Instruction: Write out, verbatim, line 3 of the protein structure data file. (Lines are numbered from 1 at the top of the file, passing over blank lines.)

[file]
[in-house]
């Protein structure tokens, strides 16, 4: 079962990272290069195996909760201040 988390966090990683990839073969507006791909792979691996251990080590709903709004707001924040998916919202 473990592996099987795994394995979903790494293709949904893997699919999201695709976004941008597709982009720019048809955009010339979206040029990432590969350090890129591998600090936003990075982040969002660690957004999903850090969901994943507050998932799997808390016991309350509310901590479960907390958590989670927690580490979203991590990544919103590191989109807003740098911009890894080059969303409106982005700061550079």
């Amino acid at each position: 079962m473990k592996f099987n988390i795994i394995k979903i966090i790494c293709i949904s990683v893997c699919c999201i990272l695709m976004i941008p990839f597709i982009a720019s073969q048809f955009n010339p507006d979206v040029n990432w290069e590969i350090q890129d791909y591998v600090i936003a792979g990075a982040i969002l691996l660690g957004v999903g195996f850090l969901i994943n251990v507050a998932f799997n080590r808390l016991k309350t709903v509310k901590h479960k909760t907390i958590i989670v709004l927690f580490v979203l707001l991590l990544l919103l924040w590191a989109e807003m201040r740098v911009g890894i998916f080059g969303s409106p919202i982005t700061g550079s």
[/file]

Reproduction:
């Amino acid at each position: 079962m473990k592996f099987n988390i795994i394995k979903i966090i790494c293709i949904s990683v893997c699919c999201i990272l695709m976004i941008p990839f597709i982009a720019s073969q048809f955009n010339p507006d979206v040029n990432w290069e590969i350090q890129d791909y591998v600090i936003a792979g990075a982040i969002l691996l660690g957004v999903g195996f850090l969901i994943n251990v507050a998932f799997n080590r808390l016991k309350t709903v509310k901590h479960k909760t907390i958590i989670v709004l927690f580490v979203l707001l991590l990544l919103l924040w590191a989109e807003m201040r740098v911009g890894i998916f080059g969303s409106p919202i982005t700061g550079s």